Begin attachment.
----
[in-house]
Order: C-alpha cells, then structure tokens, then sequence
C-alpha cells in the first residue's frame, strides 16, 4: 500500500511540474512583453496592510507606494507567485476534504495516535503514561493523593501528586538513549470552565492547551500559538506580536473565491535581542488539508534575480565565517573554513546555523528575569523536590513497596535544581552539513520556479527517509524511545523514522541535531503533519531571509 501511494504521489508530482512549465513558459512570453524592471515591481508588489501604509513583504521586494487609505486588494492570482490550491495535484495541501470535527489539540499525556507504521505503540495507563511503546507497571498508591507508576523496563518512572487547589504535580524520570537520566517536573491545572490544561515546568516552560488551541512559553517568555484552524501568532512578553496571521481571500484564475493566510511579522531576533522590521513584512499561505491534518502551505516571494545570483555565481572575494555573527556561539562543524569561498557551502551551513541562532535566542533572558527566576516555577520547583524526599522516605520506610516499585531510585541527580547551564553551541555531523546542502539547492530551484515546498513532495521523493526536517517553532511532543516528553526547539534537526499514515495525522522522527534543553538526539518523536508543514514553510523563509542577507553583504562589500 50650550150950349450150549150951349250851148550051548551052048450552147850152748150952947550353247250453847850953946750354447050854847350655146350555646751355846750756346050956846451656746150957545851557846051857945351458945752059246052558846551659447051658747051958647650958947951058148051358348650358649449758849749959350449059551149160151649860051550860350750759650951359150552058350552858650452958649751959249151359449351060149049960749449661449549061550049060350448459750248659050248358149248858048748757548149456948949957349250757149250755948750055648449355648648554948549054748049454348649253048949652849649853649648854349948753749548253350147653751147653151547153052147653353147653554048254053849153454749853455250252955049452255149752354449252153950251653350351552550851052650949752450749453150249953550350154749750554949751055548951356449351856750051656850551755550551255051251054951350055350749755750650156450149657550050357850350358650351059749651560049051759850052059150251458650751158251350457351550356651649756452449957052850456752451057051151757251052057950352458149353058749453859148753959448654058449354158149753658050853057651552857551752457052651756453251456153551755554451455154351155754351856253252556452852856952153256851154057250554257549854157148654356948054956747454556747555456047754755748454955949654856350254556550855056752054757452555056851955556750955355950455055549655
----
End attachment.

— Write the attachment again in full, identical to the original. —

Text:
[in-house]
Order: C-alpha cells, then structure tokens, then sequence
C-alpha cells in the first residue's frame, strides 16, 4: 500500500511540474512583453496592510507606494507567485476534504495516535503514561493523593501528586538513549470552565492547551500559538506580536473565491535581542488539508534575480565565517573554513546555523528575569523536590513497596535544581552539513520556479527517509524511545523514522541535531503533519531571509 501511494504521489508530482512549465513558459512570453524592471515591481508588489501604509513583504521586494487609505486588494492570482490550491495535484495541501470535527489539540499525556507504521505503540495507563511503546507497571498508591507508576523496563518512572487547589504535580524520570537520566517536573491545572490544561515546568516552560488551541512559553517568555484552524501568532512578553496571521481571500484564475493566510511579522531576533522590521513584512499561505491534518502551505516571494545570483555565481572575494555573527556561539562543524569561498557551502551551513541562532535566542533572558527566576516555577520547583524526599522516605520506610516499585531510585541527580547551564553551541555531523546542502539547492530551484515546498513532495521523493526536517517553532511532543516528553526547539534537526499514515495525522522522527534543553538526539518523536508543514514553510523563509542577507553583504562589500 50650550150950349450150549150951349250851148550051548551052048450552147850152748150952947550353247250453847850953946750354447050854847350655146350555646751355846750756346050956846451656746150957545851557846051857945351458945752059246052558846551659447051658747051958647650958947951058148051358348650358649449758849749959350449059551149160151649860051550860350750759650951359150552058350552858650452958649751959249151359449351060149049960749449661449549061550049060350448459750248659050248358149248858048748757548149456948949957349250757149250755948750055648449355648648554948549054748049454348649253048949652849649853649648854349948753749548253350147653751147653151547153052147653353147653554048254053849153454749853455250252955049452255149752354449252153950251653350351552550851052650949752450749453150249953550350154749750554949751055548951356449351856750051656850551755550551255051251054951350055350749755750650156450149657550050357850350358650351059749651560049051759850052059150251458650751158251350457351550356651649756452449957052850456752451057051151757251052057950352458149353058749453859148753959448654058449354158149753658050853057651552857551752457052651756453251456153551755554451455154351155754351856253252556452852856952153256851154057250554257549854157148654356948054956747454556747555456047754755748454955949654856350254556550855056752054757452555056851955556750955355950455055549655